The key-note address delivered by the philanthropist-industrialist president of the Ramalingar Mission, Dr Mahalingam, was based mainly on the works of three Tamil 'saints': Thirumoolar, Thayumanavar and Ramalinga Vallalar. It was rife with unsubstantiated claims, such as : 'Directly or indirectly, it [Hinduism] has influenced the formative tenets of every religion around the world', but it failed to reveal Hinduism's relevance to the coming age.
In a similarly styled introductory paper by Sivachanemougam, characteristic historical misreadings and religious misconceptions were mixed with the usual platitudinous scriptural formulae for support. Even the always affable conference patron, Dr Avvai Natarajan followed suit. His one-page address claimed: 'The Tamils are widely known as the greatest temple builders renowned for their imposing structure, elegant sculpture, impressive sanctity and inspired divinity'.
The odour and splendour of sanctity was not completely absent from this first-ever solidarity meet in the persons of graceful white-haired swamis, if not in sackcloth, at least in saffron robes and multi-tiered garlands of beads: Santhalinga Ramaswamy Adigalar and Sithantha Sarabam, from Tamil Nadu, Veetamohanada from France, and Pranavananda from Mauritius, making similar calls for peace and prayer and the need to keep the faith burning on other shores through the constant practice of holy ritual and domestic religious observance.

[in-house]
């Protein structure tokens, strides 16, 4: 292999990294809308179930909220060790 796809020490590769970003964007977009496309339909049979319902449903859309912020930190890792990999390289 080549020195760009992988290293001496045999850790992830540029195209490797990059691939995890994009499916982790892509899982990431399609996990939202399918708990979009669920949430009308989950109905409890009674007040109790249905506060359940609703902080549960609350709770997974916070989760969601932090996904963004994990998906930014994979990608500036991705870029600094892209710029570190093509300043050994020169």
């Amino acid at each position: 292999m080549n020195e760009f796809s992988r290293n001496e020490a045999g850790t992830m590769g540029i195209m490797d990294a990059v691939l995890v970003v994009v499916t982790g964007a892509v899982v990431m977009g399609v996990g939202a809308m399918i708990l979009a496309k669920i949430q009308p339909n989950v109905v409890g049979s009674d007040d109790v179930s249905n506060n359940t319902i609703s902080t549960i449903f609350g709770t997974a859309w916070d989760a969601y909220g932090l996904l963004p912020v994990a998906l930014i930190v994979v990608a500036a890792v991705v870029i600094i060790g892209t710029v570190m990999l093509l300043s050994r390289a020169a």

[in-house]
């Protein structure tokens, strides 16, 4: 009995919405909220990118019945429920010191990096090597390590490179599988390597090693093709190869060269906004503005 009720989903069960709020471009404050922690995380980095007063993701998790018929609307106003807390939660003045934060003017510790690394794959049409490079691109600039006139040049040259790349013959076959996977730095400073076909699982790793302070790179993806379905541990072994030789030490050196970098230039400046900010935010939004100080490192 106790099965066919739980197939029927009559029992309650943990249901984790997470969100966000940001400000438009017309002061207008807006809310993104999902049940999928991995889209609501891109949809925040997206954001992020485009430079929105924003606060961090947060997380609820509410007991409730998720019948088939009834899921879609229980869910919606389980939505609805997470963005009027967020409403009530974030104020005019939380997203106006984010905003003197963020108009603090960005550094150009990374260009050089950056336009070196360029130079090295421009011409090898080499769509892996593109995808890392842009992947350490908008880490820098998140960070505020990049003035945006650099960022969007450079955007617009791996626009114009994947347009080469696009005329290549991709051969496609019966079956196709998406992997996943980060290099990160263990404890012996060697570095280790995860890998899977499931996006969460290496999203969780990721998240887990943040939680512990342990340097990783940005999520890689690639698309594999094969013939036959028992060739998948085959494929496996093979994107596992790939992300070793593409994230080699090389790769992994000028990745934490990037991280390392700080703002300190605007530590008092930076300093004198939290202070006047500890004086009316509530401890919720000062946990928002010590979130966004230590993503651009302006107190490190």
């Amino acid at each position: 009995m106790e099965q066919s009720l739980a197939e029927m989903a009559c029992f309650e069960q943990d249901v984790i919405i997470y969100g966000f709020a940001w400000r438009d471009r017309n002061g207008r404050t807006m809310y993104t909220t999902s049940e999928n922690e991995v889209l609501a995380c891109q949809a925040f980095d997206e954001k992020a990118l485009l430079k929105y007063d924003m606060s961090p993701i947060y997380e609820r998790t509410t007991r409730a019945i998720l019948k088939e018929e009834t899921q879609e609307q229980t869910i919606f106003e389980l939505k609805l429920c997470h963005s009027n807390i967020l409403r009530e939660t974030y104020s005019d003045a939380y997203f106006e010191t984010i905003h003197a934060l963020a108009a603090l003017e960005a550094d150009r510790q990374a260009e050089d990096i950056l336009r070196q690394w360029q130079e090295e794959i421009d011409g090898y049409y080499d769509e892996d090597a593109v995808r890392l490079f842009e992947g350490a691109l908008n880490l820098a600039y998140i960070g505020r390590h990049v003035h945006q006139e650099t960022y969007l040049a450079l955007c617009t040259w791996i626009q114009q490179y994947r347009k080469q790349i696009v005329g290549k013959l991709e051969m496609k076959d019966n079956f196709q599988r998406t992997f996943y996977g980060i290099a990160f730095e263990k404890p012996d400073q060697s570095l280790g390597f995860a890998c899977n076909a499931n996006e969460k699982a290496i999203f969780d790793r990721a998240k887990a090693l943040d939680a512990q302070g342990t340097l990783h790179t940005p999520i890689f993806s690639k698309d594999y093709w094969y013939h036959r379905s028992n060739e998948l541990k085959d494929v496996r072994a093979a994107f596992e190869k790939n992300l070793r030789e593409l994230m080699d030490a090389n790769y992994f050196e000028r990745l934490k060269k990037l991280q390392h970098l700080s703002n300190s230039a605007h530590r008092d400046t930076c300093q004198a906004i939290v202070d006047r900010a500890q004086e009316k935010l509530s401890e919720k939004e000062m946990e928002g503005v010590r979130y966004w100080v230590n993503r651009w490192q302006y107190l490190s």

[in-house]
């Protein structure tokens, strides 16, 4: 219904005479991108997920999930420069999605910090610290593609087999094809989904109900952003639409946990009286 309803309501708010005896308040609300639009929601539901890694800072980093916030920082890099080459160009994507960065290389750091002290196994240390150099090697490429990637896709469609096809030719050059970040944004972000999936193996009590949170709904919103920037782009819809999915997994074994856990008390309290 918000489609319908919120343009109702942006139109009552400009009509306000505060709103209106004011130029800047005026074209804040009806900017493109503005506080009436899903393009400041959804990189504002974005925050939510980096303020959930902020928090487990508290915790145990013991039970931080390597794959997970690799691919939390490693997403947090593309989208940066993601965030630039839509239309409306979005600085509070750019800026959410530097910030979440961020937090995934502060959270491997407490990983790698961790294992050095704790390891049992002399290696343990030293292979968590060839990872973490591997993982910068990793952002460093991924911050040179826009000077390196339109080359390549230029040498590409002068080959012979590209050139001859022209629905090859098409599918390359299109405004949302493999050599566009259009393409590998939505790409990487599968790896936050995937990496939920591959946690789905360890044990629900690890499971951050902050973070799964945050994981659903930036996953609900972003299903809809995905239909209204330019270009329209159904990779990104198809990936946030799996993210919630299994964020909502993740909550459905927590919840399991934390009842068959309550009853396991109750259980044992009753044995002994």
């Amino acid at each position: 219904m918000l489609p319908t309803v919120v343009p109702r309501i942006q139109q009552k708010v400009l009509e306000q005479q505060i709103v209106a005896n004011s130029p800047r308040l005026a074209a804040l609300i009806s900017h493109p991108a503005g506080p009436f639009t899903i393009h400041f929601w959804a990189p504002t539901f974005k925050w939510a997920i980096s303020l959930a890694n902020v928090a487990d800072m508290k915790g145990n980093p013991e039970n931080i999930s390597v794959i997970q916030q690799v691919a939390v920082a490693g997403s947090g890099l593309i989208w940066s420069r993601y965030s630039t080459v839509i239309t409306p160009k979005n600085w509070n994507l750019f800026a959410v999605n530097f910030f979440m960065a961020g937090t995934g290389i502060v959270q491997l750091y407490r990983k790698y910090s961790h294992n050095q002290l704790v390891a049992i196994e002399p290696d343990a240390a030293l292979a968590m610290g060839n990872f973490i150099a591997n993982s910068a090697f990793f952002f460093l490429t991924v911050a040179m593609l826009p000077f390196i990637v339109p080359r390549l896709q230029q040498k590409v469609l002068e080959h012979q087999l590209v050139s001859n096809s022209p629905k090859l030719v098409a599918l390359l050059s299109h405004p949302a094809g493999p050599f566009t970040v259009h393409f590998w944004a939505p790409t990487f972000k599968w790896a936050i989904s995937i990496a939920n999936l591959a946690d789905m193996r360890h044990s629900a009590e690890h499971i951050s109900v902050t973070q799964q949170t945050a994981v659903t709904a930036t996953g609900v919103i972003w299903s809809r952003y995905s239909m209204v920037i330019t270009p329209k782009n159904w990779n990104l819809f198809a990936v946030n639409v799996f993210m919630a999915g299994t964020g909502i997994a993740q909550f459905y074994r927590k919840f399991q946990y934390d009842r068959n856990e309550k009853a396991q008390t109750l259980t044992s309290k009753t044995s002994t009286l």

The presence of Mr Chevada, president of 'Overseas Friends of BJP', Mr Upadyay and Mr Hardas, both of the 'Vishwa Hindu Parishad', and Mr Mhasawade of the 'Hindu Swayamesevak Sangh' in Britain, and their repeated affirmations of solidarity with Tamil Hindus only served to accentuate the fact that this was after all a get-together of Tamils.


Only three academics participated with papers. Professor R.K. Seth, an aficionado of Tamil culture from J. Nehru University, delivered an airy version of Hinduism while citing Dr Mahalingam's claims that the Saiva faith flourished among the Tamils between 30,000 to 500 B.C.[sic] - due, no doubt, to reliance on astrology rather than carbon-dating - and while maintaining that 'Hinduism approached the subject of means and methods of spiritual realisation in a scientific spirit'. A paper by a Tamil academic in Paris tried to trace and bring together the two opposing forces of Hinduism: the Saiva ascetic and the Brahmanic sacrificial traditions, in order to forestall André Malraux's predictive dilemma that the 21st century would either see a total rejection or a total revival of religious fervour.
When it was all said and done everyone agreed that this was after all a 'beginning' and hoped the next conference to be convened, most probably in South Africa, would set right the shaky start.

Dr T. Wignesan (Wignesh@aol.com) served with the French National Centre for Scientific Research (C.N.R.S.) at the Ecole des Hautes Etudes en Sciences Sociales in Paris.

   IIAS | IIAS Newsletter Online | No. 17 | Regions |South Asia